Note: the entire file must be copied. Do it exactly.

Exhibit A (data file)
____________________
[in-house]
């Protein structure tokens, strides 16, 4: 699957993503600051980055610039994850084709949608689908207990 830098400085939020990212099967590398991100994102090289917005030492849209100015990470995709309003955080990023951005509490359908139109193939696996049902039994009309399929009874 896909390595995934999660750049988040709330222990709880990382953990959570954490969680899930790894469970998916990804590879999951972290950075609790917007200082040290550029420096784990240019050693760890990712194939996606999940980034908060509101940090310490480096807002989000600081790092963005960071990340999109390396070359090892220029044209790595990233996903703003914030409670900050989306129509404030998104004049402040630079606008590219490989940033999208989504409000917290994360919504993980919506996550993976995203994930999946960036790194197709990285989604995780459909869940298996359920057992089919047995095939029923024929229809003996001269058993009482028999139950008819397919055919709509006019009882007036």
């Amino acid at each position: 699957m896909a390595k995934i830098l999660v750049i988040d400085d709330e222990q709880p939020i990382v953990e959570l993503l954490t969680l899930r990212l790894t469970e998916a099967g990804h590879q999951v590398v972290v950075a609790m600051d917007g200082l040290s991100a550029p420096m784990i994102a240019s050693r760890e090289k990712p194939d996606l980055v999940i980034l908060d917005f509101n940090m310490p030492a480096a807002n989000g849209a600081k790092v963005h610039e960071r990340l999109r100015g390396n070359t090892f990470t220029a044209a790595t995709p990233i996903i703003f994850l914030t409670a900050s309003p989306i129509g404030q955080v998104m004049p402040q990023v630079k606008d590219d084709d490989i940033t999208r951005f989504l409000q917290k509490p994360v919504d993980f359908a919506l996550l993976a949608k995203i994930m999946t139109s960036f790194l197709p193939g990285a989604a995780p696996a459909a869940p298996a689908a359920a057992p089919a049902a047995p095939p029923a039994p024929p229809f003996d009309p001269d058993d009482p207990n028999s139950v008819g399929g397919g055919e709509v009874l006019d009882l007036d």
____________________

[in-house]
């Protein structure tokens, strides 16, 4: 699957993503600051980055610039994850084709949608689908207990 830098400085939020990212099967590398991100994102090289917005030492849209100015990470995709309003955080990023951005509490359908139109193939696996049902039994009309399929009874 896909390595995934999660750049988040709330222990709880990382953990959570954490969680899930790894469970998916990804590879999951972290950075609790917007200082040290550029420096784990240019050693760890990712194939996606999940980034908060509101940090310490480096807002989000600081790092963005960071990340999109390396070359090892220029044209790595990233996903703003914030409670900050989306129509404030998104004049402040630079606008590219490989940033999208989504409000917290994360919504993980919506996550993976995203994930999946960036790194197709990285989604995780459909869940298996359920057992089919047995095939029923024929229809003996001269058993009482028999139950008819397919055919709509006019009882007036």
């Amino acid at each position: 699957m896909a390595k995934i830098l999660v750049i988040d400085d709330e222990q709880p939020i990382v953990e959570l993503l954490t969680l899930r990212l790894t469970e998916a099967g990804h590879q999951v590398v972290v950075a609790m600051d917007g200082l040290s991100a550029p420096m784990i994102a240019s050693r760890e090289k990712p194939d996606l980055v999940i980034l908060d917005f509101n940090m310490p030492a480096a807002n989000g849209a600081k790092v963005h610039e960071r990340l999109r100015g390396n070359t090892f990470t220029a044209a790595t995709p990233i996903i703003f994850l914030t409670a900050s309003p989306i129509g404030q955080v998104m004049p402040q990023v630079k606008d590219d084709d490989i940033t999208r951005f989504l409000q917290k509490p994360v919504d993980f359908a919506l996550l993976a949608k995203i994930m999946t139109s960036f790194l197709p193939g990285a989604a995780p696996a459909a869940p298996a689908a359920a057992p089919a049902a047995p095939p029923a039994p024929p229809f003996d009309p001269d058993d009482p207990n028999s139950v008819g399929g397919g055919e709509v009874l006019d009882l007036d």